Safari has been given a big revamp in OS X Yosemite, and it's one of my favorite new updates to the operating system as a whole. The team working on Safari took a lot of the elements that makes Safari on iOS a success, and incorporated those into the OS X Yosemite version. The result is a much-improved favorite interface, simplified toolbar, and better tab navigation. Safari for OS X Yosemite is a win all the way around. Have a look at our video walkthrough showcasing these new features inside...
Like the Messages app in iOS 8, the Yosemite version of Messages allows you to mute specific conversations by enabling Do Not Disturb. Do Not Disturb ensures that you still receive messages, but you won’t be bothered by notifications when new messages arrive.
Have a look at our video walkthrough explaining the ins and outs of Do Not Disturb after the break.
Translucency is everywhere in OS X Yosemite. In Safari, you can see the subtle colorful translucent glow of a website behind its toolbar. In the Finder, you’ll see apps and wallpaper glow behind your list of favorites, and in the Dock, you’ll see the translucent visuals of any apps that are moved behind it.
Check inside, as we explore OS X Yosemite's translucent effects in our video walkthrough. We'll also show you how to disable translucency if you're not a fan of the effect.
The Dock in OS X Yosemite has ditched the 3D look and has gone back to its 2D roots. This results in a much “flatter” appearance, which harkens back to the earlier versions of OS X. Icons now appear to be a part of the Dock instead of hovering it.
Check past the break as we break down this and other Dock changes on video.
Apple has redesigned and redefined the window controls in OS X Yosemite, and like many of the other changes present in this release, it’s a welcomed change.
All of the window controls in OS X Yosemite—including the ability to invoke full screen mode—are now accessible from the red, yellow, and green “traffic light” buttons in the upper left-hand corner of every app. Check inside for the video details.
The ability to forward traditional SMS messages between the Mac and the iPhone is another huge feature to make its way to OS X Yosemite. Now that iOS 8.1 is publicly available, everyone can take advantage of this awesome new feature.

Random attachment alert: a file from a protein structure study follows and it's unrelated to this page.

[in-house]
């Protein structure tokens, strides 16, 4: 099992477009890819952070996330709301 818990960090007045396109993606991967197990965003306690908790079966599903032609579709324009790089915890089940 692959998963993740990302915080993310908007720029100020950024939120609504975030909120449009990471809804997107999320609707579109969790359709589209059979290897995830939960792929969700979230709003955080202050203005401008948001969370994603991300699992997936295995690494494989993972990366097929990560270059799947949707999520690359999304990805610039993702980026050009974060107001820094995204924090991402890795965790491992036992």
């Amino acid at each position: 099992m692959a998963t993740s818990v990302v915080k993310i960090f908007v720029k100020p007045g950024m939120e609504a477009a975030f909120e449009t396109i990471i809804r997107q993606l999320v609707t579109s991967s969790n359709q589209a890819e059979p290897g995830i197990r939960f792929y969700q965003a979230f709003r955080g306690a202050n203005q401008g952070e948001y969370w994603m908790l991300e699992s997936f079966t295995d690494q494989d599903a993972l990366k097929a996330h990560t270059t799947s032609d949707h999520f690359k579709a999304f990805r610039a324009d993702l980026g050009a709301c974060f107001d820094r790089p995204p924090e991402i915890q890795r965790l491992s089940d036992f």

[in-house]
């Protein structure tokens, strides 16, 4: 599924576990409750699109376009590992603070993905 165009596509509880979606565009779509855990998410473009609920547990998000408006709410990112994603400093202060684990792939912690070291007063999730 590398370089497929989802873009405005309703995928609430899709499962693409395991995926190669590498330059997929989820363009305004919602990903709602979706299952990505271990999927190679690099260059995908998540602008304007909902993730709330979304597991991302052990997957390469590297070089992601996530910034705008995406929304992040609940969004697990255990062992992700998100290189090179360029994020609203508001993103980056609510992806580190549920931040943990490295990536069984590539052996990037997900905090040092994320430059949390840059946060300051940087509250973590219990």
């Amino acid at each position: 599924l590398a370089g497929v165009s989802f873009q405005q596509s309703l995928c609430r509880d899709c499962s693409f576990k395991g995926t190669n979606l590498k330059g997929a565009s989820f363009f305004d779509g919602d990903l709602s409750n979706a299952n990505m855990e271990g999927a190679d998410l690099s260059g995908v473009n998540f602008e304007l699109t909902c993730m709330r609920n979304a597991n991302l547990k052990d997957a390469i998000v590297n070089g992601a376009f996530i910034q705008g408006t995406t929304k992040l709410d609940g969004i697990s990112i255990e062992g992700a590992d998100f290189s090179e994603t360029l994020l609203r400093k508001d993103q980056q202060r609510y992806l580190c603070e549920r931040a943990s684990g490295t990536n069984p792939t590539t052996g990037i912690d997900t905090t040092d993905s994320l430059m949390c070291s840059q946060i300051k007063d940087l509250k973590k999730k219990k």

SMS Forwarding essentially makes it possible to turn the Messages app on your Mac into a full-fledged text messaging app. Not only can you compose SMS messages and stay in touch with your non-iMessage using friends, you can receive messages as well. Have a look at our video walkthrough for more details on this awesome new feature.
Instant Hotspot is a great new feature that allows you to connect to your iPhone’s Hotspot for instant Internet access with zero configuration. As long as your Mac running OS X Yosemite and iPhone running iOS 8 are connected to the same iCloud account, and both devices have Bluetooth enabled, you can quickly tap into your iPhone’s Internet connection from your Mac.
Now that iOS 8 and OS X Yosemite are out, the FaceTime app in OS X Yosemite is now capable of making and taking phone calls. It does so by connecting to an iPhone running iOS 8 to transmit calls via the iPhone’s cellular connection. All calls made from your Mac will appear as if they came from your iPhone’s phone number.
Want to see how it works in action? Check out our video after the break for a demonstration and setup details.
One of the most striking changes that you will notice when you first fire up OS X Yosemite is the system-wide font change. Apple’s previous desktop operating system releases, since 1999, used Lucida Grande as the system font.
Lucida Grande worked well on lower resolution screens, but as high resolution Retina Displays become more common, it's starting to look out of place. To address the issue, Apple decided to adopt iOS’ system font of choice—Helvetica Neue—and make it the system font for OS X Yosemite.